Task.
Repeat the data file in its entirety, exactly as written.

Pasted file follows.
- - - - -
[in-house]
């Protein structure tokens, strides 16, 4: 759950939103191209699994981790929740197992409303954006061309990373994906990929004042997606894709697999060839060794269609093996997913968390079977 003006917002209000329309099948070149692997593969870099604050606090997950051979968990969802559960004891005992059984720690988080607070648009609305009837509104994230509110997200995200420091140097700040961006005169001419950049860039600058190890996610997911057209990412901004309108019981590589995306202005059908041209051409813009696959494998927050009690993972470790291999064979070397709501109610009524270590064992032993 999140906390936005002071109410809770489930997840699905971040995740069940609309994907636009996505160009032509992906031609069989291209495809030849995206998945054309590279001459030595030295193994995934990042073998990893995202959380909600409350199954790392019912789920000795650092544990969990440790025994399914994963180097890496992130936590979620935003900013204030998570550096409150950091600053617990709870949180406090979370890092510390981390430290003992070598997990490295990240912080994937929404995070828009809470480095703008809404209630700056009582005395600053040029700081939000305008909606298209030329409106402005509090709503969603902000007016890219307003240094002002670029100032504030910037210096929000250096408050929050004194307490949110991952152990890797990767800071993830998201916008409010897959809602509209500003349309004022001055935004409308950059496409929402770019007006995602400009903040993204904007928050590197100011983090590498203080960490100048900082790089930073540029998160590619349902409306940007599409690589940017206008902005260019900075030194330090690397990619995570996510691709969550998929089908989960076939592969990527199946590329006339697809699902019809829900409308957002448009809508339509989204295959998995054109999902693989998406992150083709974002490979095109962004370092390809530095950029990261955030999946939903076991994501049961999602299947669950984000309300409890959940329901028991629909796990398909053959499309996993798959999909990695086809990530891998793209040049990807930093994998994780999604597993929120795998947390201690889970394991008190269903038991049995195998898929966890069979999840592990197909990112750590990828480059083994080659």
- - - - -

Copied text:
[in-house]
């Protein structure tokens, strides 16, 4: 759950939103191209699994981790929740197992409303954006061309990373994906990929004042997606894709697999060839060794269609093996997913968390079977 003006917002209000329309099948070149692997593969870099604050606090997950051979968990969802559960004891005992059984720690988080607070648009609305009837509104994230509110997200995200420091140097700040961006005169001419950049860039600058190890996610997911057209990412901004309108019981590589995306202005059908041209051409813009696959494998927050009690993972470790291999064979070397709501109610009524270590064992032993 999140906390936005002071109410809770489930997840699905971040995740069940609309994907636009996505160009032509992906031609069989291209495809030849995206998945054309590279001459030595030295193994995934990042073998990893995202959380909600409350199954790392019912789920000795650092544990969990440790025994399914994963180097890496992130936590979620935003900013204030998570550096409150950091600053617990709870949180406090979370890092510390981390430290003992070598997990490295990240912080994937929404995070828009809470480095703008809404209630700056009582005395600053040029700081939000305008909606298209030329409106402005509090709503969603902000007016890219307003240094002002670029100032504030910037210096929000250096408050929050004194307490949110991952152990890797990767800071993830998201916008409010897959809602509209500003349309004022001055935004409308950059496409929402770019007006995602400009903040993204904007928050590197100011983090590498203080960490100048900082790089930073540029998160590619349902409306940007599409690589940017206008902005260019900075030194330090690397990619995570996510691709969550998929089908989960076939592969990527199946590329006339697809699902019809829900409308957002448009809508339509989204295959998995054109999902693989998406992150083709974002490979095109962004370092390809530095950029990261955030999946939903076991994501049961999602299947669950984000309300409890959940329901028991629909796990398909053959499309996993798959999909990695086809990530891998793209040049990807930093994998994780999604597993929120795998947390201690889970394991008190269903038991049995195998898929966890069979999840592990197909990112750590990828480059083994080659």